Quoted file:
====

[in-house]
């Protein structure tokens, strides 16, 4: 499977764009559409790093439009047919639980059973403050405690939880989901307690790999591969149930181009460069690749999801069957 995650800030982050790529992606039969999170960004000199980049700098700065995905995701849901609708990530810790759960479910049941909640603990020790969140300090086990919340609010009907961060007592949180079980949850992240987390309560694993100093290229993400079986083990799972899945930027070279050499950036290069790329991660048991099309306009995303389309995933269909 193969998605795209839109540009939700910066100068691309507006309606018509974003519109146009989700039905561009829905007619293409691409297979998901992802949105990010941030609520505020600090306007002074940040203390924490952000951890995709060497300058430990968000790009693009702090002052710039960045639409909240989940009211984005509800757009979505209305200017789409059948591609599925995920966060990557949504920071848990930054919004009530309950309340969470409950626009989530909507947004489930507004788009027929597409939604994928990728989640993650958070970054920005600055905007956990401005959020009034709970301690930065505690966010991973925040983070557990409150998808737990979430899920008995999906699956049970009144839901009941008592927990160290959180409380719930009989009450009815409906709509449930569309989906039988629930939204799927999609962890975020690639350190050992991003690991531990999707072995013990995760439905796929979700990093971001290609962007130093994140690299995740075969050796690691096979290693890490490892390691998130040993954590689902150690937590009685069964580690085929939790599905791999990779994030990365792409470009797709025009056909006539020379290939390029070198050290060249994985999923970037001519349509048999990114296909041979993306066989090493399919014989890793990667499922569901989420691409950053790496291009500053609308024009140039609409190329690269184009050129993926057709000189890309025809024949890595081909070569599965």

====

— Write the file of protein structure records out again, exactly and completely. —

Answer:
[in-house]
């Protein structure tokens, strides 16, 4: 499977764009559409790093439009047919639980059973403050405690939880989901307690790999591969149930181009460069690749999801069957 995650800030982050790529992606039969999170960004000199980049700098700065995905995701849901609708990530810790759960479910049941909640603990020790969140300090086990919340609010009907961060007592949180079980949850992240987390309560694993100093290229993400079986083990799972899945930027070279050499950036290069790329991660048991099309306009995303389309995933269909 193969998605795209839109540009939700910066100068691309507006309606018509974003519109146009989700039905561009829905007619293409691409297979998901992802949105990010941030609520505020600090306007002074940040203390924490952000951890995709060497300058430990968000790009693009702090002052710039960045639409909240989940009211984005509800757009979505209305200017789409059948591609599925995920966060990557949504920071848990930054919004009530309950309340969470409950626009989530909507947004489930507004788009027929597409939604994928990728989640993650958070970054920005600055905007956990401005959020009034709970301690930065505690966010991973925040983070557990409150998808737990979430899920008995999906699956049970009144839901009941008592927990160290959180409380719930009989009450009815409906709509449930569309989906039988629930939204799927999609962890975020690639350190050992991003690991531990999707072995013990995760439905796929979700990093971001290609962007130093994140690299995740075969050796690691096979290693890490490892390691998130040993954590689902150690937590009685069964580690085929939790599905791999990779994030990365792409470009797709025009056909006539020379290939390029070198050290060249994985999923970037001519349509048999990114296909041979993306066989090493399919014989890793990667499922569901989420691409950053790496291009500053609308024009140039609409190329690269184009050129993926057709000189890309025809024949890595081909070569599965």